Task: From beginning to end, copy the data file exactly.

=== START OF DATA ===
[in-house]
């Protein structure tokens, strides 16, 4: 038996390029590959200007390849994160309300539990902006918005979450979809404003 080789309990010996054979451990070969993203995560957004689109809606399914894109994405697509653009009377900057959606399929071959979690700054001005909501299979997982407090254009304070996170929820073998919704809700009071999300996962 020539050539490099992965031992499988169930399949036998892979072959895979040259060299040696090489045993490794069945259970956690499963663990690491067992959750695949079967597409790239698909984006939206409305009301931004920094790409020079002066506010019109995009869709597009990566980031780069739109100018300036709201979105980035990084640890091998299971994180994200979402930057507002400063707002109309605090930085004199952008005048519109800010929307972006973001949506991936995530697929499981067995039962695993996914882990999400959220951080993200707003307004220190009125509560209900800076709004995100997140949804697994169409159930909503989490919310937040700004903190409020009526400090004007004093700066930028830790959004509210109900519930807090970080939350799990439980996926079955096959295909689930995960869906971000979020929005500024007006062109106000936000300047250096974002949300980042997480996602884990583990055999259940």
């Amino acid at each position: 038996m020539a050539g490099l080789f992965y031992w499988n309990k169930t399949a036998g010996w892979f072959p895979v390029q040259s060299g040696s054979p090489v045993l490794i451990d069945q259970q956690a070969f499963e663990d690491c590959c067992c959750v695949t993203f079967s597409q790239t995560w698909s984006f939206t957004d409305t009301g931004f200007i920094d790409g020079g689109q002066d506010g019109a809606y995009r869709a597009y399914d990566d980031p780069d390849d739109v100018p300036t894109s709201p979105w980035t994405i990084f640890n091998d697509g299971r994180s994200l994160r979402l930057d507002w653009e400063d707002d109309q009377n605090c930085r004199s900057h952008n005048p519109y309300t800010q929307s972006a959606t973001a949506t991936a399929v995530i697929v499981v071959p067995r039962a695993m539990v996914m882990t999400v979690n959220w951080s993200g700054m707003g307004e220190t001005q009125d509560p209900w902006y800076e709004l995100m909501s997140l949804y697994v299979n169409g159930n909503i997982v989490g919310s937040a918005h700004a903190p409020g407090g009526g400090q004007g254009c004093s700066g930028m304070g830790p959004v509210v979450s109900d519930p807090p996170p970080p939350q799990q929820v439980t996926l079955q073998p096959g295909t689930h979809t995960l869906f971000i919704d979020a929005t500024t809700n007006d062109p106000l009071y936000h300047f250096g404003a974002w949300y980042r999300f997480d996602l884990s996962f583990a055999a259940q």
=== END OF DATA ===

[in-house]
């Protein structure tokens, strides 16, 4: 038996390029590959200007390849994160309300539990902006918005979450979809404003 080789309990010996054979451990070969993203995560957004689109809606399914894109994405697509653009009377900057959606399929071959979690700054001005909501299979997982407090254009304070996170929820073998919704809700009071999300996962 020539050539490099992965031992499988169930399949036998892979072959895979040259060299040696090489045993490794069945259970956690499963663990690491067992959750695949079967597409790239698909984006939206409305009301931004920094790409020079002066506010019109995009869709597009990566980031780069739109100018300036709201979105980035990084640890091998299971994180994200979402930057507002400063707002109309605090930085004199952008005048519109800010929307972006973001949506991936995530697929499981067995039962695993996914882990999400959220951080993200707003307004220190009125509560209900800076709004995100997140949804697994169409159930909503989490919310937040700004903190409020009526400090004007004093700066930028830790959004509210109900519930807090970080939350799990439980996926079955096959295909689930995960869906971000979020929005500024007006062109106000936000300047250096974002949300980042997480996602884990583990055999259940």
């Amino acid at each position: 038996m020539a050539g490099l080789f992965y031992w499988n309990k169930t399949a036998g010996w892979f072959p895979v390029q040259s060299g040696s054979p090489v045993l490794i451990d069945q259970q956690a070969f499963e663990d690491c590959c067992c959750v695949t993203f079967s597409q790239t995560w698909s984006f939206t957004d409305t009301g931004f200007i920094d790409g020079g689109q002066d506010g019109a809606y995009r869709a597009y399914d990566d980031p780069d390849d739109v100018p300036t894109s709201p979105w980035t994405i990084f640890n091998d697509g299971r994180s994200l994160r979402l930057d507002w653009e400063d707002d109309q009377n605090c930085r004199s900057h952008n005048p519109y309300t800010q929307s972006a959606t973001a949506t991936a399929v995530i697929v499981v071959p067995r039962a695993m539990v996914m882990t999400v979690n959220w951080s993200g700054m707003g307004e220190t001005q009125d509560p209900w902006y800076e709004l995100m909501s997140l949804y697994v299979n169409g159930n909503i997982v989490g919310s937040a918005h700004a903190p409020g407090g009526g400090q004007g254009c004093s700066g930028m304070g830790p959004v509210v979450s109900d519930p807090p996170p970080p939350q799990q929820v439980t996926l079955q073998p096959g295909t689930h979809t995960l869906f971000i919704d979020a929005t500024t809700n007006d062109p106000l009071y936000h300047f250096g404003a974002w949300y980042r999300f997480d996602l884990s996962f583990a055999a259940q």